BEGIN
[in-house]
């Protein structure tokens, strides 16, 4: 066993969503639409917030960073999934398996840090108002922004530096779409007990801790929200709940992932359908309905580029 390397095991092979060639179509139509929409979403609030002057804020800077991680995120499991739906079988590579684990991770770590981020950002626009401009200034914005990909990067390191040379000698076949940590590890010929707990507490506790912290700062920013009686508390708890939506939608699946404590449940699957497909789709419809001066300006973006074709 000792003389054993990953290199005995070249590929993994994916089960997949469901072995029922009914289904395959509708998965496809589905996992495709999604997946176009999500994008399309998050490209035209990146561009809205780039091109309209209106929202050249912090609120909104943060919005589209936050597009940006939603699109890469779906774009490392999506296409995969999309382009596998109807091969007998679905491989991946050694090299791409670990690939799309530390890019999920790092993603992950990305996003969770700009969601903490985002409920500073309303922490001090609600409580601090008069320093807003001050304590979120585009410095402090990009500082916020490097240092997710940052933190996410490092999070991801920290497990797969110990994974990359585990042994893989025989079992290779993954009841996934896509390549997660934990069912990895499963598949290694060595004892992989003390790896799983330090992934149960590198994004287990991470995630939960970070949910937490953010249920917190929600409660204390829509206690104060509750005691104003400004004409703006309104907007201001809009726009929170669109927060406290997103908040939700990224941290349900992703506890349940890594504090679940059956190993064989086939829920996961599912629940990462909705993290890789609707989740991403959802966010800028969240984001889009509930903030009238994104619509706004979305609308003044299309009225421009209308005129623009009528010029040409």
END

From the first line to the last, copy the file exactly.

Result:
[in-house]
């Protein structure tokens, strides 16, 4: 066993969503639409917030960073999934398996840090108002922004530096779409007990801790929200709940992932359908309905580029 390397095991092979060639179509139509929409979403609030002057804020800077991680995120499991739906079988590579684990991770770590981020950002626009401009200034914005990909990067390191040379000698076949940590590890010929707990507490506790912290700062920013009686508390708890939506939608699946404590449940699957497909789709419809001066300006973006074709 000792003389054993990953290199005995070249590929993994994916089960997949469901072995029922009914289904395959509708998965496809589905996992495709999604997946176009999500994008399309998050490209035209990146561009809205780039091109309209209106929202050249912090609120909104943060919005589209936050597009940006939603699109890469779906774009490392999506296409995969999309382009596998109807091969007998679905491989991946050694090299791409670990690939799309530390890019999920790092993603992950990305996003969770700009969601903490985002409920500073309303922490001090609600409580601090008069320093807003001050304590979120585009410095402090990009500082916020490097240092997710940052933190996410490092999070991801920290497990797969110990994974990359585990042994893989025989079992290779993954009841996934896509390549997660934990069912990895499963598949290694060595004892992989003390790896799983330090992934149960590198994004287990991470995630939960970070949910937490953010249920917190929600409660204390829509206690104060509750005691104003400004004409703006309104907007201001809009726009929170669109927060406290997103908040939700990224941290349900992703506890349940890594504090679940059956190993064989086939829920996961599912629940990462909705993290890789609707989740991403959802966010800028969240984001889009509930903030009238994104619509706004979305609308003044299309009225421009209308005129623009009528010029040409």